Airlines do a pretty good job of counteracting the buyer knowledge issue by offering their frequent flyers better seating and upgrades to premium cabins. This ensures that subtle differences in basic economy services do not dissuade higher value customers to choose a different airline, since an exit row or first class seat is always going to be an improvement over any basic economy seat.
3. The economics of flying an airplane greatly changed when oil prices spiked in the late 2000s. This has been discussed ad nauseam in the media, so I won’t go in to much detail. Simply put the cost of operating an airplane has driven the need to generate significantly more revenue per flight, since directly passing on the full fuel costs would reduce ticket demand and create a spiraling problem. This has been accomplished in a myriad of ways, including adding in more seats to the airplane.
4. Technology improvements. The technology of slimmer seats is actually fairly new. It was first implemented in 2010 by Lufthansa using a seat designed in conjunction with Recaro. At the onset the seats were intended for short flights of an hour or two, where passenger comfort wasn’t a major concern. Now they are being installed on high density wide bodies for long-haul trips. If the technology existed 20 or 30 years ago, I am certain a number of low cost airlines would have implemented it then to cut costs and increase revenue.
5. Airlines need to generate high margins on premium products to improve profits. Most airlines do well margin-wise in their business class market, however the highest margin seats in the industry are currently in premium economy. There is a good size market segment that does not want a basic economy product, can’t afford to regularly buy business or first class, but will pay a premium for a little more space. This includes business travelers on limited budgets, passengers with medical needs, tall passengers, and those that just want a little more comfort. This market is similar to the rapidly growing, fast casual segment of the restaurant industry that meets the needs of consumers who don’t want low-quality fast food, but can’t afford to eat out in nice restaurants on a regular basis.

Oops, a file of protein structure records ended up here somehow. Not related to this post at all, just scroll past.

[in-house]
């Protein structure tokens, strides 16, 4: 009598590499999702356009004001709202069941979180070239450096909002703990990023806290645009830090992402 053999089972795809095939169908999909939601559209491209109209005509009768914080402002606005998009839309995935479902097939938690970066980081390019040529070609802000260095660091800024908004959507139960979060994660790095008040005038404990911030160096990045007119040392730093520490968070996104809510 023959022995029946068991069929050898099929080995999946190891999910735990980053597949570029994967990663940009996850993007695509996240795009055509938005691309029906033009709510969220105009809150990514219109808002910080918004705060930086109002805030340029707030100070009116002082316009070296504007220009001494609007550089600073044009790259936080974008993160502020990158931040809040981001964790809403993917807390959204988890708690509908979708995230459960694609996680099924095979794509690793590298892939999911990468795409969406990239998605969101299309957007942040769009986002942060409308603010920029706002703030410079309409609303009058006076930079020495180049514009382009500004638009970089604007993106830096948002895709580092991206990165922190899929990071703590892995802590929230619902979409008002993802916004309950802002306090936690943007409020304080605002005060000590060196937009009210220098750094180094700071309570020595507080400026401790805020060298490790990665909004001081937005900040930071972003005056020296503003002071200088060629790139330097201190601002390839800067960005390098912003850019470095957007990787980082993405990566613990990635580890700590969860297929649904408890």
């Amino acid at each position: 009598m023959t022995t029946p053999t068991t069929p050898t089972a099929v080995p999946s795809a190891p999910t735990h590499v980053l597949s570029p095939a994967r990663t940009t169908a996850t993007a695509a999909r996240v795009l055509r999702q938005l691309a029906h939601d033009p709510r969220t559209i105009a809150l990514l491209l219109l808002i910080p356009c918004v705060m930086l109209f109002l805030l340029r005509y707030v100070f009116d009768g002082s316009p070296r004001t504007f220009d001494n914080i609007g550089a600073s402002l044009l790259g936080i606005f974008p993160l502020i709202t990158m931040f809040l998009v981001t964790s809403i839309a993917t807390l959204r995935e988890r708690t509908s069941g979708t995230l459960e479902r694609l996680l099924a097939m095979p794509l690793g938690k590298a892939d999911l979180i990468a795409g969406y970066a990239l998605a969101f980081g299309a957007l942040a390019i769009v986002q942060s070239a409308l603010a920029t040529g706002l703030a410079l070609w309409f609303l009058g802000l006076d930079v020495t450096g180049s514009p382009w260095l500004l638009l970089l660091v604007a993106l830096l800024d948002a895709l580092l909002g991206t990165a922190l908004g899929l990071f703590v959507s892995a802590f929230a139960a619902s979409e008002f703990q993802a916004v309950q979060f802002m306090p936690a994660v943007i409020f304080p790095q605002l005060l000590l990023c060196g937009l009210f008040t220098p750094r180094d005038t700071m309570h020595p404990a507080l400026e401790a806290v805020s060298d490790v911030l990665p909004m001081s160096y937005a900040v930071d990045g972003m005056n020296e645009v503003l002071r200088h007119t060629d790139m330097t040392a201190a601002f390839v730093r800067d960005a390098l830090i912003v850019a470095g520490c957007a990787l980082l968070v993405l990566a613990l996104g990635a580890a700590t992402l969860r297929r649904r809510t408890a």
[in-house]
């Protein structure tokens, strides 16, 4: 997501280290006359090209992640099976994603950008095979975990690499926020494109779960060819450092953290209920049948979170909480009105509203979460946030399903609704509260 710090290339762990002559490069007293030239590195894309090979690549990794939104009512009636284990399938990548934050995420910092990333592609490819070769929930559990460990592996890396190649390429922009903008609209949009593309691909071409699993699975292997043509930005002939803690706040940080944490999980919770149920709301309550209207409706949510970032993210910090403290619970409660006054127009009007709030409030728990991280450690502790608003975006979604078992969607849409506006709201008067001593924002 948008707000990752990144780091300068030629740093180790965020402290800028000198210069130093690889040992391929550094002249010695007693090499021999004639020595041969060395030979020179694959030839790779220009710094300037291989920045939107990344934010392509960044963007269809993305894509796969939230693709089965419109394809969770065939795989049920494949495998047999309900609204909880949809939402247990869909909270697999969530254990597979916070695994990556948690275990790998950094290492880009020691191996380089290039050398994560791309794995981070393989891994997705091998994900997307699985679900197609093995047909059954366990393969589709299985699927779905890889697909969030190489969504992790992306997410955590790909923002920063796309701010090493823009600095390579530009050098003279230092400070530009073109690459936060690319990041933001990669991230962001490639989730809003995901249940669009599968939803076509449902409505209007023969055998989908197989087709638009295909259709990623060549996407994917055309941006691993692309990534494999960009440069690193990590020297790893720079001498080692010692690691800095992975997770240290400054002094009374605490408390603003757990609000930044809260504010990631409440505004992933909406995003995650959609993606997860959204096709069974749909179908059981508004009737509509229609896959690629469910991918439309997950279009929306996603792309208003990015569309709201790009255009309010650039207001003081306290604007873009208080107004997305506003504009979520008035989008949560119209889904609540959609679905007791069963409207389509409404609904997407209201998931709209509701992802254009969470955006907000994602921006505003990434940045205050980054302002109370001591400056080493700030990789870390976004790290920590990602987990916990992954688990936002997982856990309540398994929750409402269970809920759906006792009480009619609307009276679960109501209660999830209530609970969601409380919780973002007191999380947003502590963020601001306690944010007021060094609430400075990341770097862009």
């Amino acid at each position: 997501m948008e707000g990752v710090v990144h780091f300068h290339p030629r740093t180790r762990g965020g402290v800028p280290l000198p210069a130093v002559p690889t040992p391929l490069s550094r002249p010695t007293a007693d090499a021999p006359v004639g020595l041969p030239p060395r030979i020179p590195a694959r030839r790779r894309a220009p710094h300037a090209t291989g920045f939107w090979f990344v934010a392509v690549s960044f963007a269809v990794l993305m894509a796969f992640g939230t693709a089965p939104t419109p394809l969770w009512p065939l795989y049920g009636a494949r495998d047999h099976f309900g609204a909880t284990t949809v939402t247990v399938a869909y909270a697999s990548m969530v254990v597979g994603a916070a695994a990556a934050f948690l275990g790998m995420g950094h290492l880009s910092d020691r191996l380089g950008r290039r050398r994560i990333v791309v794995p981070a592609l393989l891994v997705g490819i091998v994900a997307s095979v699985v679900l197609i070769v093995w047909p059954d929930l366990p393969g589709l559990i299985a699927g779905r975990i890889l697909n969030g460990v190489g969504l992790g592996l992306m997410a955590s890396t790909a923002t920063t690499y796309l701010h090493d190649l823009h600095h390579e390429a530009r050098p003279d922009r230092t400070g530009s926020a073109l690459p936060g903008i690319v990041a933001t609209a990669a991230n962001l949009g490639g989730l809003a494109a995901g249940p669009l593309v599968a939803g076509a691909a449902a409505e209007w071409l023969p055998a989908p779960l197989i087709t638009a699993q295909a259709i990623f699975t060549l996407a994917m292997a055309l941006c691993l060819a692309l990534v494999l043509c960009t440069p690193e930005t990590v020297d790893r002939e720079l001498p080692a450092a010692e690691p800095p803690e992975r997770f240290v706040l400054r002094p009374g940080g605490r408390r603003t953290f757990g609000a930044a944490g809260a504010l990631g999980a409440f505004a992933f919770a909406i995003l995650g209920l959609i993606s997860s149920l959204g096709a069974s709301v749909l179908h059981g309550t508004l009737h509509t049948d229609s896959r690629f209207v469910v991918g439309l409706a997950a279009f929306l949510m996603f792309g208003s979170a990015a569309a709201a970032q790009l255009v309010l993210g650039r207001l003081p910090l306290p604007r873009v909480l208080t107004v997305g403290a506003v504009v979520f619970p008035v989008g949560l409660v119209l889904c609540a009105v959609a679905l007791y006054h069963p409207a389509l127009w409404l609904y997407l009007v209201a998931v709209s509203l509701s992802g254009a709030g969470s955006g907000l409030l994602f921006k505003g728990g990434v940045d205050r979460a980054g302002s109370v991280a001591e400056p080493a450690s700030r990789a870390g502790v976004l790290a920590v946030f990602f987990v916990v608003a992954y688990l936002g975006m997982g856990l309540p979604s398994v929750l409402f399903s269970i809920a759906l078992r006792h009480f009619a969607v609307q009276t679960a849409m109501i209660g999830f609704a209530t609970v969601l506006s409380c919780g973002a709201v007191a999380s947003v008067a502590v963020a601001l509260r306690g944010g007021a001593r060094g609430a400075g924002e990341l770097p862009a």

To meet this demand with a product passengers will purchase, means the airline needs to present an enticing value proposition to the prospective buyer. Cramped conditions in basic economy certainly help to drive this product difference in the premium economy section, as a wider seat that reclines further is more easily discerned visually than a little extra leg room of similar sized seats. The target market for premium economy needs to be turned off to ever flying in basic economy, just like the patrons who eat at fast casual restaurants don’t eat at McDonalds unless desperate. The airlines that get this value proposition correct, and match product to demand, should see the best returns on their fixed assets.
Is there hope on the horizon for reprieve to crowded planes? Probably not, barring a very long period of low fuel prices, that would change the economics of operating an airline back to how it was in the 90s and early 2000s, and bring a lot of startups in to the industry. My suggestion to weary travelers is shop carefully and purchase the product you want, not just the cheapest one. If you need extra legroom for a long flight, buy it and arrive at your destination satisfied, instead of miserable. If your employer pays for travel, work with them to put in place a travel policy that is realistic given the current flying situation.
However, I do believe we are reaching a plateau as to how many passengers can be crammed in a given space, unless a major change in fuselage design of commercial airlines is put in place. Most likely the changes you’ll see are in the balance of seats between business class, premium economy, and economy, with each airline positioning their brand in a way that they believe can maximize their business.
Originally published by Zack Sionakides on LinkedIn